According to scientific research, a good 95% of students at university engage in procrastination. Perhaps this statistic doesn’t surprise you. Yet we thought to still share it with you just to make you feel a little better. 🙂 We’re all in the same boat. But what does procrastination actually mean?
Procrastination is the conscious and purposeful avoidance of tasks that need to be done. Does that mean you’re lazy? No. You see, being lazy is the act of simply doing nothing, or at least… nothing really productive. But whenever we procrastinate, what we are really doing is not what we are supposed to be doing. That does not mean that whatever we are doing instead is not good for us. So perhaps, a first good method to stop procrastination is:
#1 Appreciate your status
Whenever you catch yourself procrastinating whilst doing something, whether that be university work, or reading something important, try to appreciate that moment. Try to appreciate the fact that you’ve just realized that you’re doing something you’re not meant to do. Many people go through life without really being aware of what they are doing. Being aware of what you are doing, whether that be good or bad, is the start of finding a solution to the problem.
“You don’t have to see the whole staircase. Just take the first step.” – Martin Luther King Jr.
#2 Set daily goals
I know we’ve already talked about goal-setting in another article… perhaps try and apply this concept to your day-to-day life. Setting up a specific plan with time-slots that outline what you’re going to do during this time is incredibly effective. What I always like to do at the beginning of every semester, especially when exams are around the corner, is to make myself a specific daily plan on all the things I want to achieve during that day. By doing so, I don’t only feel motivated in the mornings, ready to crush the day, but I also feel satisfied by the time I go back to bed, knowing I’ve made the most of my time.
Make sure to take a couple of hours off as well to reinforce and reward yourself on those goals. This will help you condition your daily routine for the long-run.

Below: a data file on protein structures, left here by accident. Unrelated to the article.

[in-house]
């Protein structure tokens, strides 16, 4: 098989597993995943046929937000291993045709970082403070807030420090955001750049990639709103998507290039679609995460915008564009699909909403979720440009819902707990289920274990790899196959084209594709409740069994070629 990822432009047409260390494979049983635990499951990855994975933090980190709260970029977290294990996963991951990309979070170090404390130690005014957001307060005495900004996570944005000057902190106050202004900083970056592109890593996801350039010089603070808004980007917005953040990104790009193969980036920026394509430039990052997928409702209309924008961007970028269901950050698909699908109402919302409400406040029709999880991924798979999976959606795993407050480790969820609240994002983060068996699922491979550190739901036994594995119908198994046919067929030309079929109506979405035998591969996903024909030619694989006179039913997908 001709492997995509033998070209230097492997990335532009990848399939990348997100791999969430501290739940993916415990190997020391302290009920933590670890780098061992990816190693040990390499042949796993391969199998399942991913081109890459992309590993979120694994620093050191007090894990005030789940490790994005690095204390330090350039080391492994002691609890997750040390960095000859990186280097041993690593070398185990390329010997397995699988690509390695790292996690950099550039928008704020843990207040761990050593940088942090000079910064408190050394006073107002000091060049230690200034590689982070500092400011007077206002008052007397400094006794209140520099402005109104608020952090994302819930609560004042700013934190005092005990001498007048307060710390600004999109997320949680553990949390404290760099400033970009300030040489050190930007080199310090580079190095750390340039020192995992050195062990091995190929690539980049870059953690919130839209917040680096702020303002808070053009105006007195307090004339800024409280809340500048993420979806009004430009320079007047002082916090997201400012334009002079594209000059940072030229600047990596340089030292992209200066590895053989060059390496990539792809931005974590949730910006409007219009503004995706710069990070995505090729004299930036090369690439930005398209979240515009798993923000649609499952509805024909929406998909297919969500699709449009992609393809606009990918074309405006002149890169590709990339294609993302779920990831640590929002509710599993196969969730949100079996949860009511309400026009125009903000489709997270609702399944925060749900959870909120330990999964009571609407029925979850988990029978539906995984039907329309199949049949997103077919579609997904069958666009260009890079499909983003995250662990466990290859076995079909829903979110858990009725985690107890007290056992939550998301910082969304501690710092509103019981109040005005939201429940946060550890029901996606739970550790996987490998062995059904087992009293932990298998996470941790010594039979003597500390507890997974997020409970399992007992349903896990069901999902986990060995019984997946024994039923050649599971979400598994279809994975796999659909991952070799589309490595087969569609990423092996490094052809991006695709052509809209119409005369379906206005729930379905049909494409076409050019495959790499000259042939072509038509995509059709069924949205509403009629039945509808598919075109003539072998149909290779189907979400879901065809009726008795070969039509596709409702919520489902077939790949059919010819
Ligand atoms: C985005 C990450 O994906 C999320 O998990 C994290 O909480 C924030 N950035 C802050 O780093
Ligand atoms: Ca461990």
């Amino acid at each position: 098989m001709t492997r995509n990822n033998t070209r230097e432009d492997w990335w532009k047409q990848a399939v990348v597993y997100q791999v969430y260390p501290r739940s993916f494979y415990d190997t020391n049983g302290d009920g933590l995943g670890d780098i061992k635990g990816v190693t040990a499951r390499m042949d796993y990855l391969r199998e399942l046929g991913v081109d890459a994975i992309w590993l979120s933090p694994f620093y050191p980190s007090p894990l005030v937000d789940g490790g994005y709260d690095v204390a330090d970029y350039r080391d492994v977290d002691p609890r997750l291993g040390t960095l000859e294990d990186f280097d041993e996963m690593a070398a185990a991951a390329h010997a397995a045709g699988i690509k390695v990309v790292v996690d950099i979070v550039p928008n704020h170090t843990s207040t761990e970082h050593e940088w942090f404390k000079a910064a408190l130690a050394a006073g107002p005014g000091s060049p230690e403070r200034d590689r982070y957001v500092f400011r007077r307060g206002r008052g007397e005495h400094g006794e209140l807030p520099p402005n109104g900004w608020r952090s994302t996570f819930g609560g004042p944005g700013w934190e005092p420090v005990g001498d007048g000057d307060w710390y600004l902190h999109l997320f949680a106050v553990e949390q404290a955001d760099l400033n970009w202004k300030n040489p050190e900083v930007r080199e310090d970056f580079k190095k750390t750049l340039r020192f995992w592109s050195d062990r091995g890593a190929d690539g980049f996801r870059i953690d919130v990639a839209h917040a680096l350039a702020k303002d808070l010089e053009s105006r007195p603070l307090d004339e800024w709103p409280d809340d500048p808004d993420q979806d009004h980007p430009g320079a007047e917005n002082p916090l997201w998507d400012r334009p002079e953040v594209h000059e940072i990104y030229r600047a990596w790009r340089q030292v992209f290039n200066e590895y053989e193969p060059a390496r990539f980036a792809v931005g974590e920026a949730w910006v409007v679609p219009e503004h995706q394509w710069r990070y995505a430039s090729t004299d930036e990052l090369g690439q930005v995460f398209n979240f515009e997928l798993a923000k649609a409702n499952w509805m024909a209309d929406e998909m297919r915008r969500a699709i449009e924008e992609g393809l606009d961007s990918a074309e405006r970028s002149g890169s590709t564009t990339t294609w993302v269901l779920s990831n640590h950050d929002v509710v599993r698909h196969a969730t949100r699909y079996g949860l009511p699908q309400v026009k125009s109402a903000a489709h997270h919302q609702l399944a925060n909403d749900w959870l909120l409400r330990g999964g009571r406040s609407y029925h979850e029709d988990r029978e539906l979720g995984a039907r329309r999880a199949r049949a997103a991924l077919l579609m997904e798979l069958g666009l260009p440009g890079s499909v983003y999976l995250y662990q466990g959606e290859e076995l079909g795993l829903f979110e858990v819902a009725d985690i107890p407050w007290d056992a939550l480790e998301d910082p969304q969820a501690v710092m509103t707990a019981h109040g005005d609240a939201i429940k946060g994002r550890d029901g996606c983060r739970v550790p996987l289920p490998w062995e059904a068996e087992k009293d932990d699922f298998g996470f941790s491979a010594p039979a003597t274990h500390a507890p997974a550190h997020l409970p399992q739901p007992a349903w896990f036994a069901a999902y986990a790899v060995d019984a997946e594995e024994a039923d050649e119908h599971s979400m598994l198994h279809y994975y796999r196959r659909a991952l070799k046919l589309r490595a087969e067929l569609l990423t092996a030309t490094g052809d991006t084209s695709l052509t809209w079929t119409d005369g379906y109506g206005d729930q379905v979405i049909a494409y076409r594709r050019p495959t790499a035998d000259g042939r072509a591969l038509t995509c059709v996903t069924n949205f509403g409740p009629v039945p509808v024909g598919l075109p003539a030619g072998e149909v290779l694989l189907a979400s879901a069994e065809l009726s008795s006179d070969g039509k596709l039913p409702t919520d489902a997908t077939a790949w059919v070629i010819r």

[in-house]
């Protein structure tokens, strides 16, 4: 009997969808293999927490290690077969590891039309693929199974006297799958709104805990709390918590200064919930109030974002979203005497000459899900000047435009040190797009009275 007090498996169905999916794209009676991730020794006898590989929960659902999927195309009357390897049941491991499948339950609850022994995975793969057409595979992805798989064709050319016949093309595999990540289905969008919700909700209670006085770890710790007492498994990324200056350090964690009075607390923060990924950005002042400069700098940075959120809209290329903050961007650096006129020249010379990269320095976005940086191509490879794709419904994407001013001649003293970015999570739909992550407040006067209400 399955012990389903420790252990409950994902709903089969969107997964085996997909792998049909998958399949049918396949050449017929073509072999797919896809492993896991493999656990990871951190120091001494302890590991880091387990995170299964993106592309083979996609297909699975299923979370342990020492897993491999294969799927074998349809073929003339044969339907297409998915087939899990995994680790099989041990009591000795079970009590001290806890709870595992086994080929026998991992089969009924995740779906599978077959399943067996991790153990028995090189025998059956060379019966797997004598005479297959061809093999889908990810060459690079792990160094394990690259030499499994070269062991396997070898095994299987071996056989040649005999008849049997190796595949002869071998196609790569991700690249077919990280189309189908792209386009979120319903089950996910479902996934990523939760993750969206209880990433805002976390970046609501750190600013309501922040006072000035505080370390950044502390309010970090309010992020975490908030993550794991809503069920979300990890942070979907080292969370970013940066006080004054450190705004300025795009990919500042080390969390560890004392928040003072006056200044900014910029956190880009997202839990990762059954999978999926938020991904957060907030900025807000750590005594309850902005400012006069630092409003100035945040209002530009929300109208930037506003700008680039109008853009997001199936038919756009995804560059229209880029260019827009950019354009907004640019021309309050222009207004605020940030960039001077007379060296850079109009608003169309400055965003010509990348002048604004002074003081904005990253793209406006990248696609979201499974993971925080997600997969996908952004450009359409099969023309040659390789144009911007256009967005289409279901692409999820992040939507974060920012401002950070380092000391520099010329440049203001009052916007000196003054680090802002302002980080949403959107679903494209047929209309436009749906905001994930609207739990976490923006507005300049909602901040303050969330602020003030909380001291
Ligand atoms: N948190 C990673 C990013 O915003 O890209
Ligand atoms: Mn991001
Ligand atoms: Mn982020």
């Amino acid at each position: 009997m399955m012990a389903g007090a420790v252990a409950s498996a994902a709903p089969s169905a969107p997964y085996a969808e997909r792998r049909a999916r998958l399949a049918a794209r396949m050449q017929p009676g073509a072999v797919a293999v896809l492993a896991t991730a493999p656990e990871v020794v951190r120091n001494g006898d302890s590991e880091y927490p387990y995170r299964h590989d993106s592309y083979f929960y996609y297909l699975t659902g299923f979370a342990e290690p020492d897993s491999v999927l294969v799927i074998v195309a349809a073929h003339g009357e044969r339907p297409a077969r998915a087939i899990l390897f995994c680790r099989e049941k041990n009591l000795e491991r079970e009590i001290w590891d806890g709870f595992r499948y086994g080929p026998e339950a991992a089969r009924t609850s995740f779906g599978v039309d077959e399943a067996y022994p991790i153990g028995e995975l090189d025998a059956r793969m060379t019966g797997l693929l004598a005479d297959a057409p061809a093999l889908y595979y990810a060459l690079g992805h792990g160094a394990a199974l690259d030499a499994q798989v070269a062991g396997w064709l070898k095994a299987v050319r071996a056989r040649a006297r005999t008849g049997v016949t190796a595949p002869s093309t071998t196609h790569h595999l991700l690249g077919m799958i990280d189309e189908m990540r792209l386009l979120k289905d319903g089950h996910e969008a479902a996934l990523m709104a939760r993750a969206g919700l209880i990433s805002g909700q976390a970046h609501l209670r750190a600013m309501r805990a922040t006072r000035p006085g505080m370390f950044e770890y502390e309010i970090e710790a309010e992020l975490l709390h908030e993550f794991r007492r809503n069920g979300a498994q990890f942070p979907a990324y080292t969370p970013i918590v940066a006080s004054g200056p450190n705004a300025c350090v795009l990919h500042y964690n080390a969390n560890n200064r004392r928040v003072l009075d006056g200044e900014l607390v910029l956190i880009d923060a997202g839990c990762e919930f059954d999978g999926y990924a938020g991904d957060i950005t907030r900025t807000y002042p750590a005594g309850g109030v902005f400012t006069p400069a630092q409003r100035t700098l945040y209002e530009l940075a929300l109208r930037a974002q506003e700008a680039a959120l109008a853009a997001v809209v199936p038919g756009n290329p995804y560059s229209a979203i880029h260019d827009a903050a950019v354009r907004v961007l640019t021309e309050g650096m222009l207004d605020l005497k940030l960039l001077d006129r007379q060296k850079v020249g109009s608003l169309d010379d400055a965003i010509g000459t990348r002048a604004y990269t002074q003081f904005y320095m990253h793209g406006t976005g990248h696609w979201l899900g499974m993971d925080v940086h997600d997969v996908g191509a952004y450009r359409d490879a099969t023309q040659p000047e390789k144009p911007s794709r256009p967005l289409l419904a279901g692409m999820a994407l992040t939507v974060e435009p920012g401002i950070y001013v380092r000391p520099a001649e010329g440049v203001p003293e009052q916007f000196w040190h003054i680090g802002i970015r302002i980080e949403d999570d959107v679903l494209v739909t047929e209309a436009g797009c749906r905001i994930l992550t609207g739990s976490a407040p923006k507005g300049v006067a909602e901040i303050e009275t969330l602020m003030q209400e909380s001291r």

#3 Build momentum
We all know that feeling when coming back from a nice long holiday, knowing that by Monday, we’ll be thrown back into work. Many of us find the first couple of days hard when it comes to getting back on track. But after 3 days we’re usually back into our routine. This is due to the fact that we’ve gained momentum in whatever we’re currently doing. If you actually force yourself to stop procrastinating and consistently work for 3 days, you’ll notice how quickly you can build momentum. For me, I always experience a sense of ‘control over myself’ when doing so. Working on a consistent basis gives me a feeling of having control over my life and so I always aim to maintain that feeling by consistently working on a day-to-day basis… and guess what… the more days in a row you do it for, the easier it gets. So start doing!
#4 Set a visual cue
What I’m about to tell you might sound completely stupid. But please, just give it a try and you will find that you can actually achieve great results with it! Setting a visual cue can involve anything that forces you to bring back your focus to your task whenever you look at something near you. For example, what I did was glue a red dot onto my upper right corner of my laptop screen. Every time I catch myself looking at the dot, I immediately bring my focus back to the task in front of me. That way I always have ‘someone’ who tells me to bring my focus back to what’s actually important. Just give it a try! 🙂
#5 Eat the elephant first
I’m someone who loves doing the stuff I don’t like first. Whether that be in the morning, afternoon or late at night… doing what you don’t like first, will simply make it less likely for you to procrastinate. This is because we usually tend to procrastinate on the tasks we don’t enjoy doing anyway! Remember that procrastination is linked to experiencing a sense of negative feelings with the task at hand. But if you invest your energy in doing the ‘big’ or ‘annoying’ task first, you don’t only feel a lot better after, but also know that there is only more enjoyable stuff to come!
Take-home message. Try and apply these techniques to your daily life and you’ll not only find yourself being a lot more productive throughout the day, but also feel much more motivated once you actually gain some more control. Remember that before doing anything, appreciate the fact that you’re procrastinating. Don’t dwell on the negatives of it, but instead start to forgive yourself. You can’t always be Superman. Yet keep in mind that you’re 100% in control of the time you have. So make it worth it.